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Greg Clark: To ask the Secretary of State for Innovation, Universities and Skills what the cost was of printing and distributing the publication Tackling Obesities: Future Choices; how many copies were printed; and to whom it was distributed. 
Ian Pearson: The printing and distribution costs for the Tackling Obesities: Future Choices report were about £17,000 and £10,000 respectively. 4,000 copies were printed, including a second edition.
The report was circulated to key stakeholders including relevant Government Departments, academic institutions, non-governmental organisations, the press and those who attended the launch event in October 2007 and other dissemination events and activities. In addition, it was, and continues to be, sent in response to individual requests.
Mr. Hands: To ask the Secretary of State for Innovation, Universities and Skills what the value was of each contract awarded to Rackspace by (a) his Department and its predecessors and (b) its agencies in each of the last nine years.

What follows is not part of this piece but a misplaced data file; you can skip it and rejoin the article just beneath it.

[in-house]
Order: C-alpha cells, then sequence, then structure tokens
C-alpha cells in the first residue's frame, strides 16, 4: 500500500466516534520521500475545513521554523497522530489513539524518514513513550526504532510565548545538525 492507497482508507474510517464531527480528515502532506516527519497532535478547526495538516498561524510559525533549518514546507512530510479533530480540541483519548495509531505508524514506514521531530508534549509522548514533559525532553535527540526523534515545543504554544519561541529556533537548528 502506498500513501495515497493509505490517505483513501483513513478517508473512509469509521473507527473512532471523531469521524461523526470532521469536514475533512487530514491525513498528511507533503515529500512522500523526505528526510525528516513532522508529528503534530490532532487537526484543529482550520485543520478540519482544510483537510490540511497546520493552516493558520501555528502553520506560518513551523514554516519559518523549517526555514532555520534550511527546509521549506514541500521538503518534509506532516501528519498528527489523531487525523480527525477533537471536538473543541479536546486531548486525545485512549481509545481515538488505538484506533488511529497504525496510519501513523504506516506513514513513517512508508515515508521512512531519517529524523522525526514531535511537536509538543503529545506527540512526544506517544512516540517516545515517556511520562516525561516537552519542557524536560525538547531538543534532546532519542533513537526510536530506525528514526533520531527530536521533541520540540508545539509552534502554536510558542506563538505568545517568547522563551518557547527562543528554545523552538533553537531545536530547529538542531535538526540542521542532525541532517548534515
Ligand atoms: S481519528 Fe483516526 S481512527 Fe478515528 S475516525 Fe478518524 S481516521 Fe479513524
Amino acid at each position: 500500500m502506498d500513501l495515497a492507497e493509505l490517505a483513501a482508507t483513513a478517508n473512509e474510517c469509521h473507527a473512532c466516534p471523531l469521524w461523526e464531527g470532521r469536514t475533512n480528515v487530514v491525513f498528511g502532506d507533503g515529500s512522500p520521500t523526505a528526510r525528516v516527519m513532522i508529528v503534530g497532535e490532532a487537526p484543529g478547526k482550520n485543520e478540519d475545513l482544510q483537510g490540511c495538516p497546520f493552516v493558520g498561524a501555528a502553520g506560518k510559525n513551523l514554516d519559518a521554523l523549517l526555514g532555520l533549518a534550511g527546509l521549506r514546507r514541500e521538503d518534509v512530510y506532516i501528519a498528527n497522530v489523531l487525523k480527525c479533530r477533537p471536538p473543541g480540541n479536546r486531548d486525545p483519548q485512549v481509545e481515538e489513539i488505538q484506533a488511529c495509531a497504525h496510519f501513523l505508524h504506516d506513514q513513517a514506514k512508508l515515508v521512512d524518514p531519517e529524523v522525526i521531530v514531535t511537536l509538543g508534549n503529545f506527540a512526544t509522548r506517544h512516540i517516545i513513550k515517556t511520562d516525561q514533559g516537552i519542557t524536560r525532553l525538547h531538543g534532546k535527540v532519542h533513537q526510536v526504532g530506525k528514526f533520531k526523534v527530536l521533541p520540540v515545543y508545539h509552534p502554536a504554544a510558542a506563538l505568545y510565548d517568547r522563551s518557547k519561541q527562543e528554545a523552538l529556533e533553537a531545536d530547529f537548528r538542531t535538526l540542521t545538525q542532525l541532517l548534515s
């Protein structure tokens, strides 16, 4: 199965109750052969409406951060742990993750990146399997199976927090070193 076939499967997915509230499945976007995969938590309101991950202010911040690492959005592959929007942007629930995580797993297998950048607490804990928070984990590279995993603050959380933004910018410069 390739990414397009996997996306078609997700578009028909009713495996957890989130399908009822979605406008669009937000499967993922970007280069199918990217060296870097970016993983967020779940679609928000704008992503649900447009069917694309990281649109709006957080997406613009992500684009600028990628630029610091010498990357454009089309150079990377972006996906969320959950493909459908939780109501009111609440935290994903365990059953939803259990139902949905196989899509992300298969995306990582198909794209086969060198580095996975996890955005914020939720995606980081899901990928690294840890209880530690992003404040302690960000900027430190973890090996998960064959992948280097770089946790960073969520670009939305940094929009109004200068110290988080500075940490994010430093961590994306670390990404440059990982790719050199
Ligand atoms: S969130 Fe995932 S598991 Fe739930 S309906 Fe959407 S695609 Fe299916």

Mr. Lammy: The Department for Innovation, Universities and Skills was created as a result of Machinery of Government changes in June 2007. Neither DIUS, nor it's agencies, have any contracts with Rackspace.
Your recent parliamentary question has been passed to me, as Her Majestys Chief inspector, for reply.
Salisbury College was most recently inspected in November 2007 (having been found inadequate in its previous inspection in October 2006) and a copy of the inspection report is enclosed. This college merged with Wiltshire College as of 1 January 2008, and is now known as Wiltshire College Salisbury.
Wiltshire College was last inspected in October 2007, and the inspection report is available on the Ofsted website http://www.ofsted.gov.uk under Inspection Reports, Further Education Colleges. The direct link is: